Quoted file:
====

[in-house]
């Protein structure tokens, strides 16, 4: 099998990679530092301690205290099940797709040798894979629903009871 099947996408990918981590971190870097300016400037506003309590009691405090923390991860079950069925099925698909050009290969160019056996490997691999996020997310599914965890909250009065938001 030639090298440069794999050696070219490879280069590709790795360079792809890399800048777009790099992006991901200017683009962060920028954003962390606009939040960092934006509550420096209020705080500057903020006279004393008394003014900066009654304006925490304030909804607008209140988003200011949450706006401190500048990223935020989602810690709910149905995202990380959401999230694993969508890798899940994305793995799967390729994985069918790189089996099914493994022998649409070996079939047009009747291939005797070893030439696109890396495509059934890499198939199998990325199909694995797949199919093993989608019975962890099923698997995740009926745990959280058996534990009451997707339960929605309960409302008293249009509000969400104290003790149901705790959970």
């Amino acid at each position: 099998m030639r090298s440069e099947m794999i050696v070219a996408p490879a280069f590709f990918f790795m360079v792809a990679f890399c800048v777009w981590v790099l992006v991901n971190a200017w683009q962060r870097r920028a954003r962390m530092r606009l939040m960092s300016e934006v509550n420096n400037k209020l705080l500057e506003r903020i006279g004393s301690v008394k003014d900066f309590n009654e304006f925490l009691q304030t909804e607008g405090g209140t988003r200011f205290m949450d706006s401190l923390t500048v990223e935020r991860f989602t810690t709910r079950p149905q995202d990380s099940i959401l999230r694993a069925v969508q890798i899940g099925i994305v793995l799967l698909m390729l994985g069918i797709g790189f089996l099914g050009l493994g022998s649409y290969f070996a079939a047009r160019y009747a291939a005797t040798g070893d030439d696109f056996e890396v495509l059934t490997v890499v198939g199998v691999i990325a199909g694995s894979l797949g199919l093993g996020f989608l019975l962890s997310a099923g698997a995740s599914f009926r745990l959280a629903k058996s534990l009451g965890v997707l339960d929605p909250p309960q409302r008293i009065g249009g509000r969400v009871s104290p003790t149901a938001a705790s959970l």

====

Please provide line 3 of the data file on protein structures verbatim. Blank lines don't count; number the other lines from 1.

């Amino acid at each position: 099998m030639r090298s440069e099947m794999i050696v070219a996408p490879a280069f590709f990918f790795m360079v792809a990679f890399c800048v777009w981590v790099l992006v991901n971190a200017w683009q962060r870097r920028a954003r962390m530092r606009l939040m960092s300016e934006v509550n420096n400037k209020l705080l500057e506003r903020i006279g004393s301690v008394k003014d900066f309590n009654e304006f925490l009691q304030t909804e607008g405090g209140t988003r200011f205290m949450d706006s401190l923390t500048v990223e935020r991860f989602t810690t709910r079950p149905q995202d990380s099940i959401l999230r694993a069925v969508q890798i899940g099925i994305v793995l799967l698909m390729l994985g069918i797709g790189f089996l099914g050009l493994g022998s649409y290969f070996a079939a047009r160019y009747a291939a005797t040798g070893d030439d696109f056996e890396v495509l059934t490997v890499v198939g199998v691999i990325a199909g694995s894979l797949g199919l093993g996020f989608l019975l962890s997310a099923g698997a995740s599914f009926r745990l959280a629903k058996s534990l009451g965890v997707l339960d929605p909250p309960q409302r008293i009065g249009g509000r969400v009871s104290p003790t149901a938001a705790s959970l």